Perhaps the nadir occurred Friday afternoon amid the much-discussed lack of a challenge by manager Robin Ventura in the bottom of the ninth. Jeff Samardzija and David Price had hooked up in just a terrific duel, each giving up a solo homer as the only blemishes on their performances.
Leading off the ninth, Tiger third baseman Nick Castellanos hit a sinking liner to right that Avisail Garcia almost gloved. Castellanos foolishly made a dash to second, Garcia's throw to Alexei Ramirez had him beat by almost ten feet, but the umpire ruled that Ramirez missed the tag. A sacrifice bunt and a hard grounder off the bat of Jose Iglesias through a pulled-in infield, and the Sox were 2-1 losers.
Ventura claimed that his video crew in the clubhouse indicated that Alexei, indeed, missed the tag. For some reason, Fox Sports Detroit had a different angle than the video being watched by the Sox people. The Detroit slo-mo showed that Ramirez had, in fact, tagged Castellanos' foot.
This leads to a few issues, the one most-voiced being, what did Ventura have to lose by challenging the play? It's a close, controversial play. It's the bottom of the ninth. He has one unused challenge. C'mon Robin, go for it.
Furthermore, why didn't our crew have the same video as the Detroit people? The Sox have a $118 million payroll. Is it not reasonable to assume they also have the most advanced video available?
In addition, Ramirez reacted immediately when the umpire ruled Castellanos safe. Does his opinion not count?
"We were in the ninth inning - you have to review the play," Ramirez said later. "Maybe they missed the play the first time on the video, but I am 100 percent I tagged him. If you are going to lose, you don't want to lose in this way."
In MLB's incessant interest in "speeding up the game," managers can't meander in front of the dugout any longer while contemplating a challenge as they await word from the clubhouse. So Ventura, even if he planned to challenge, was too late. I can't recall when he has ever looked as indecisive and impotent as last Friday.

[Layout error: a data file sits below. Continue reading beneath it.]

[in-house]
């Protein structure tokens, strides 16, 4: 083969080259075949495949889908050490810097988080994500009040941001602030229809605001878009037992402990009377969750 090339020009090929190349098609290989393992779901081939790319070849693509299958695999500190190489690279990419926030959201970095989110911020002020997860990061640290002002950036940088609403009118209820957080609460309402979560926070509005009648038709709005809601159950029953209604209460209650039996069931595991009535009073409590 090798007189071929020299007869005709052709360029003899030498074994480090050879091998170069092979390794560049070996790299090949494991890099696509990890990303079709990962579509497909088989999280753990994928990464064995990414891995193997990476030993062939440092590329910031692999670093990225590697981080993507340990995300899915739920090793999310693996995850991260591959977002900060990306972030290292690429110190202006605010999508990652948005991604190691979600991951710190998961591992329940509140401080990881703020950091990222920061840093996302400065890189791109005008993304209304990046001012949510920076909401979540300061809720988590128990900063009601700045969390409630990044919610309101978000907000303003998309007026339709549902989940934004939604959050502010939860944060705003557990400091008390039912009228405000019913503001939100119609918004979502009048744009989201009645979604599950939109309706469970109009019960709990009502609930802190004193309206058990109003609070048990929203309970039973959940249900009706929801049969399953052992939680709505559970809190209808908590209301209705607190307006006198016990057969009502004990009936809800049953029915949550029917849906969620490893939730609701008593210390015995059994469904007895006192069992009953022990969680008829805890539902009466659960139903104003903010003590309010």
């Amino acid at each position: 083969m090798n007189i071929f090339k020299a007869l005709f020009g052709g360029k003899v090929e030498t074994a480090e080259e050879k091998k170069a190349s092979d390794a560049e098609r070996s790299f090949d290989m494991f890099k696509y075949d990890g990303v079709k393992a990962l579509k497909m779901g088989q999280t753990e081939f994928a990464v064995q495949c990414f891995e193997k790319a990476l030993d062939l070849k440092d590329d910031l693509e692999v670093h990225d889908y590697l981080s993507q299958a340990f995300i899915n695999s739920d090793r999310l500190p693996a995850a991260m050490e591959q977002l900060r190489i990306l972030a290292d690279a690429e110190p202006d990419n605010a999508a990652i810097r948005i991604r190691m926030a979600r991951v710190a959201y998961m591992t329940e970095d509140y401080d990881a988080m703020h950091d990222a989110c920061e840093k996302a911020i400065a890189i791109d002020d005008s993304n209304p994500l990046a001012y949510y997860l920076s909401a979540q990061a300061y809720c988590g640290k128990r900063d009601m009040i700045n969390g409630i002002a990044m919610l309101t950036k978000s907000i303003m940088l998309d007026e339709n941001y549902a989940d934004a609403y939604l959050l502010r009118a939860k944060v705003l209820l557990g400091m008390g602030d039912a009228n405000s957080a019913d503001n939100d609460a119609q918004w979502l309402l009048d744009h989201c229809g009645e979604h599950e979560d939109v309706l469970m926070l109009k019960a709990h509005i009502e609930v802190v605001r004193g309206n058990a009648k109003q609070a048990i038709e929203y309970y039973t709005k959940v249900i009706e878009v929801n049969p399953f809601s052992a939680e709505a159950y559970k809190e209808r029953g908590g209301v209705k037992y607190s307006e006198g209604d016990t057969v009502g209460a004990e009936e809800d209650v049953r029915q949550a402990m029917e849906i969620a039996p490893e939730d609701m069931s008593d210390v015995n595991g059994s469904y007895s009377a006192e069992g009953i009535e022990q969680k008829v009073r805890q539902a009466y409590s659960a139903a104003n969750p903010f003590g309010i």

Meanwhile, the Sox bats - excepting Saturday's aforementioned blowout - have been as passive as Ventura's judgment. Coming into the Detroit series, they had a .216 team batting average, compared to the Tigers' .317, helping explain how Detroit had won nine of its first 10 games.
Jose Quintana ensured a losing road trip on Sunday by having his worst outing ever. When he departed in the fifth inning, the Sox were behind 8-0, looking as lifeless as Chuy Garcia the morning after the election.
The Sox now don't have an off day until May 4. Twenty-five of their first 28 games come against Central Division rivals. They have lost five of six games against the Tigers and Royals, and they'll face those two clubs seven more times in the next three weeks.
The mantra of "It's still early" falls on deaf ears since they're chasing talented teams who are playing to their potential. People like me have no intention of taking the "El" and getting off at Addison any time soon. But the White Sox sure are making things tough.
Roger Wallenstein is our man on the Sox. He welcomes your comments.
1. From Frederick Nachman:
I attended a record eight Cubs games last year - one in the upper deck, one in a skybox and the rest in the box seats behind the plate - and was becoming more ecumenical toward Cubs fans until Friday.
More than a month ago, I purchased a single ticket for $20 for the Friday afternoon game vs. the Padres to add that team to my list of those photographed at Wrigley. I hoped at least it wouldn't be near freezing. Then I counted the days and found Shields would be pitching, followed by the announcement of Bryant's recall. And the weather was perfect to boot.
Friday's game was the most pathetic ballpark experience I've ever experienced. The fans cheered when Bryant sprinted out on the field to warm up, ran out to 3rd base for the top of the 1st and walked out to the on-deck circle. They all stood for his first at-bat, which mercifully lasted only three pitches (photo of his first whiff attached).
During his next two plate appearances, my seatmates and I (six rows behind home plate) managed to keep the patrons in front of us in their seats with loud "down in front" screams. Everybody stood up for his final appearance, a fielder's choice with two runners on to end the inning. You would have thought the Messiah had arrived; obviously for many fans he is.
The only mass standings I've seen at The Cell are when the Sox are leading and there's two out in the 9th. There was quite a bit of standing during the 2005 season, but that quickly subsided. The bigger problem is fans from opposing teams who stand up when a run is being scored, thus blocking the view of home plate. My shot of Eaton being thrown out at home to end the opener was ruined by a fat Twins fan who stood up just as the play unfolded.